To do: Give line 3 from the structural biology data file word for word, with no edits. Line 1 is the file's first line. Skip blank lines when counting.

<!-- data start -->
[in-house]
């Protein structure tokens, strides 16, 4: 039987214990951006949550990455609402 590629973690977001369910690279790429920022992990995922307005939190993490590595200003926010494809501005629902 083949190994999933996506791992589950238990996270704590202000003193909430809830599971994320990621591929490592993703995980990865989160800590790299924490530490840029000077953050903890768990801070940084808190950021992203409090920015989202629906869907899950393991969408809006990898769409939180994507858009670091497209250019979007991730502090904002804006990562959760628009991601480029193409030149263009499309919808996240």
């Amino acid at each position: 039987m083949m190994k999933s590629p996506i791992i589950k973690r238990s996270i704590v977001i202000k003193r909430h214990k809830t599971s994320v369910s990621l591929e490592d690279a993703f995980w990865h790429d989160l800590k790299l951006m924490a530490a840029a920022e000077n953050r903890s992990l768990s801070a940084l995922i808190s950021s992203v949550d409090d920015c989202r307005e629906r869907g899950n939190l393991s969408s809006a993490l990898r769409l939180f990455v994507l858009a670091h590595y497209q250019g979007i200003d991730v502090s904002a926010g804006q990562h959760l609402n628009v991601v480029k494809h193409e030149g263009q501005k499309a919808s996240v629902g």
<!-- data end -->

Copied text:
């Amino acid at each position: 039987m083949m190994k999933s590629p996506i791992i589950k973690r238990s996270i704590v977001i202000k003193r909430h214990k809830t599971s994320v369910s990621l591929e490592d690279a993703f995980w990865h790429d989160l800590k790299l951006m924490a530490a840029a920022e000077n953050r903890s992990l768990s801070a940084l995922i808190s950021s992203v949550d409090d920015c989202r307005e629906r869907g899950n939190l393991s969408s809006a993490l990898r769409l939180f990455v994507l858009a670091h590595y497209q250019g979007i200003d991730v502090s904002a926010g804006q990562h959760l609402n628009v991601v480029k494809h193409e030149g263009q501005k499309a919808s996240v629902g």